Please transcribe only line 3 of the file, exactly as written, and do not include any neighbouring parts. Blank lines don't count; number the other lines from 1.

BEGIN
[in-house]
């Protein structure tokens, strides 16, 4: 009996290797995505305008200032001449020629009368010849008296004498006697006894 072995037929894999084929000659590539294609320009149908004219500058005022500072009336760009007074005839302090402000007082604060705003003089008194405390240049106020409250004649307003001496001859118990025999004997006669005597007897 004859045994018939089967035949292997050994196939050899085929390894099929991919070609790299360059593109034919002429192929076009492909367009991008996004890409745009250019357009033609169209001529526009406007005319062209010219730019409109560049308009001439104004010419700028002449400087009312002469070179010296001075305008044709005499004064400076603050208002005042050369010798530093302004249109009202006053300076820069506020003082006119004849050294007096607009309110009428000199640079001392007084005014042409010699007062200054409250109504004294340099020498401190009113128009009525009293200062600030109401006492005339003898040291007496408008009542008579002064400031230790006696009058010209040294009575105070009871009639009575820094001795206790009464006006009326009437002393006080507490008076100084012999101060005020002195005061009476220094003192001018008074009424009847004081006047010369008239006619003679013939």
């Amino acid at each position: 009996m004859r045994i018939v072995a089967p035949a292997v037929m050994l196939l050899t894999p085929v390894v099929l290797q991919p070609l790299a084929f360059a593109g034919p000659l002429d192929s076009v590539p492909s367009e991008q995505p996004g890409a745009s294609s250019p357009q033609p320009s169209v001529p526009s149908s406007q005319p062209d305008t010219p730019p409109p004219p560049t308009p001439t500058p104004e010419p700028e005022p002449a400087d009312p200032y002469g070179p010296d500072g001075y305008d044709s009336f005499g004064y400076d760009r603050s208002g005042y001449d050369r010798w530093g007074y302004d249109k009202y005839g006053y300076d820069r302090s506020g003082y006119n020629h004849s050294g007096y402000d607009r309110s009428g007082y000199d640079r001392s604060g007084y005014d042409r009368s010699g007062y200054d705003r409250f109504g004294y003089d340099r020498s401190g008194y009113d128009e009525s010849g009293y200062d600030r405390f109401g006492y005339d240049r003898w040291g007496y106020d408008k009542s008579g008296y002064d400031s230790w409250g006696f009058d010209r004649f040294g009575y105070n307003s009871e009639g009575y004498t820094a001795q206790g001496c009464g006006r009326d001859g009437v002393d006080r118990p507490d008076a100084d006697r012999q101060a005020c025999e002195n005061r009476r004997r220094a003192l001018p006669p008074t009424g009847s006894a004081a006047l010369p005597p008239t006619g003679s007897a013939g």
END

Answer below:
């Amino acid at each position: 009996m004859r045994i018939v072995a089967p035949a292997v037929m050994l196939l050899t894999p085929v390894v099929l290797q991919p070609l790299a084929f360059a593109g034919p000659l002429d192929s076009v590539p492909s367009e991008q995505p996004g890409a745009s294609s250019p357009q033609p320009s169209v001529p526009s149908s406007q005319p062209d305008t010219p730019p409109p004219p560049t308009p001439t500058p104004e010419p700028e005022p002449a400087d009312p200032y002469g070179p010296d500072g001075y305008d044709s009336f005499g004064y400076d760009r603050s208002g005042y001449d050369r010798w530093g007074y302004d249109k009202y005839g006053y300076d820069r302090s506020g003082y006119n020629h004849s050294g007096y402000d607009r309110s009428g007082y000199d640079r001392s604060g007084y005014d042409r009368s010699g007062y200054d705003r409250f109504g004294y003089d340099r020498s401190g008194y009113d128009e009525s010849g009293y200062d600030r405390f109401g006492y005339d240049r003898w040291g007496y106020d408008k009542s008579g008296y002064d400031s230790w409250g006696f009058d010209r004649f040294g009575y105070n307003s009871e009639g009575y004498t820094a001795q206790g001496c009464g006006r009326d001859g009437v002393d006080r118990p507490d008076a100084d006697r012999q101060a005020c025999e002195n005061r009476r004997r220094a003192l001018p006669p008074t009424g009847s006894a004081a006047l010369p005597p008239t006619g003679s007897a013939g």